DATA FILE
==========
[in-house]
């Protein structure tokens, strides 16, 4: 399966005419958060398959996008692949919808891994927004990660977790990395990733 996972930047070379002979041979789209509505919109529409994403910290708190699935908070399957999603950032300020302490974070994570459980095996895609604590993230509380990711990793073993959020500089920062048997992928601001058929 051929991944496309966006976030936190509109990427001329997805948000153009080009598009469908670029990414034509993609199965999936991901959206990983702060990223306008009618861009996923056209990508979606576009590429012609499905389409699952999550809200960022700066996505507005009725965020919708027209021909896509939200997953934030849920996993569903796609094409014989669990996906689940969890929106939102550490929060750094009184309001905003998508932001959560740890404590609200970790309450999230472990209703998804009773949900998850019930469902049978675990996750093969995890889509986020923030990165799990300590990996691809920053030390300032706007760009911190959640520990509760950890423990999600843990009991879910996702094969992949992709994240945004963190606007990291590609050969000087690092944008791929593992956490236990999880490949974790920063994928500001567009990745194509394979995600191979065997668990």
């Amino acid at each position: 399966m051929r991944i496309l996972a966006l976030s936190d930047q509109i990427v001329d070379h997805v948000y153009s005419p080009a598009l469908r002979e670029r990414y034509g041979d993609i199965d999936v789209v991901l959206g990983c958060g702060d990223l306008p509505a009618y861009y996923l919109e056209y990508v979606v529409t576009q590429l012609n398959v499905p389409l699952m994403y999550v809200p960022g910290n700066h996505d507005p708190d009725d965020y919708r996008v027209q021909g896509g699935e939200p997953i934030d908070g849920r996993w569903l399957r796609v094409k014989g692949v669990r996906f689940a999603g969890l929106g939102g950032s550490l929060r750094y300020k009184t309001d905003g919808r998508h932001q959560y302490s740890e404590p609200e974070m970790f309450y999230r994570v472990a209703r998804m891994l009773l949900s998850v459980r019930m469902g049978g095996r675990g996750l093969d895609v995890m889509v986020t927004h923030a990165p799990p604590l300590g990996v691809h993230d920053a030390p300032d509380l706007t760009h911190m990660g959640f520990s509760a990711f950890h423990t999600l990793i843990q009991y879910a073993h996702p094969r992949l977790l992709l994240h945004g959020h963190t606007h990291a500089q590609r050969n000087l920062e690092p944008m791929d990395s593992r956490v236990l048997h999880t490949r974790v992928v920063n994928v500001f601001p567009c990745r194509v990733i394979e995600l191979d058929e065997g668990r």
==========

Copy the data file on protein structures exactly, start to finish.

[in-house]
């Protein structure tokens, strides 16, 4: 399966005419958060398959996008692949919808891994927004990660977790990395990733 996972930047070379002979041979789209509505919109529409994403910290708190699935908070399957999603950032300020302490974070994570459980095996895609604590993230509380990711990793073993959020500089920062048997992928601001058929 051929991944496309966006976030936190509109990427001329997805948000153009080009598009469908670029990414034509993609199965999936991901959206990983702060990223306008009618861009996923056209990508979606576009590429012609499905389409699952999550809200960022700066996505507005009725965020919708027209021909896509939200997953934030849920996993569903796609094409014989669990996906689940969890929106939102550490929060750094009184309001905003998508932001959560740890404590609200970790309450999230472990209703998804009773949900998850019930469902049978675990996750093969995890889509986020923030990165799990300590990996691809920053030390300032706007760009911190959640520990509760950890423990999600843990009991879910996702094969992949992709994240945004963190606007990291590609050969000087690092944008791929593992956490236990999880490949974790920063994928500001567009990745194509394979995600191979065997668990």
């Amino acid at each position: 399966m051929r991944i496309l996972a966006l976030s936190d930047q509109i990427v001329d070379h997805v948000y153009s005419p080009a598009l469908r002979e670029r990414y034509g041979d993609i199965d999936v789209v991901l959206g990983c958060g702060d990223l306008p509505a009618y861009y996923l919109e056209y990508v979606v529409t576009q590429l012609n398959v499905p389409l699952m994403y999550v809200p960022g910290n700066h996505d507005p708190d009725d965020y919708r996008v027209q021909g896509g699935e939200p997953i934030d908070g849920r996993w569903l399957r796609v094409k014989g692949v669990r996906f689940a999603g969890l929106g939102g950032s550490l929060r750094y300020k009184t309001d905003g919808r998508h932001q959560y302490s740890e404590p609200e974070m970790f309450y999230r994570v472990a209703r998804m891994l009773l949900s998850v459980r019930m469902g049978g095996r675990g996750l093969d895609v995890m889509v986020t927004h923030a990165p799990p604590l300590g990996v691809h993230d920053a030390p300032d509380l706007t760009h911190m990660g959640f520990s509760a990711f950890h423990t999600l990793i843990q009991y879910a073993h996702p094969r992949l977790l992709l994240h945004g959020h963190t606007h990291a500089q590609r050969n000087l920062e690092p944008m791929d990395s593992r956490v236990l048997h999880t490949r974790v992928v920063n994928v500001f601001p567009c990745r194509v990733i394979e995600l191979d058929e065997g668990r």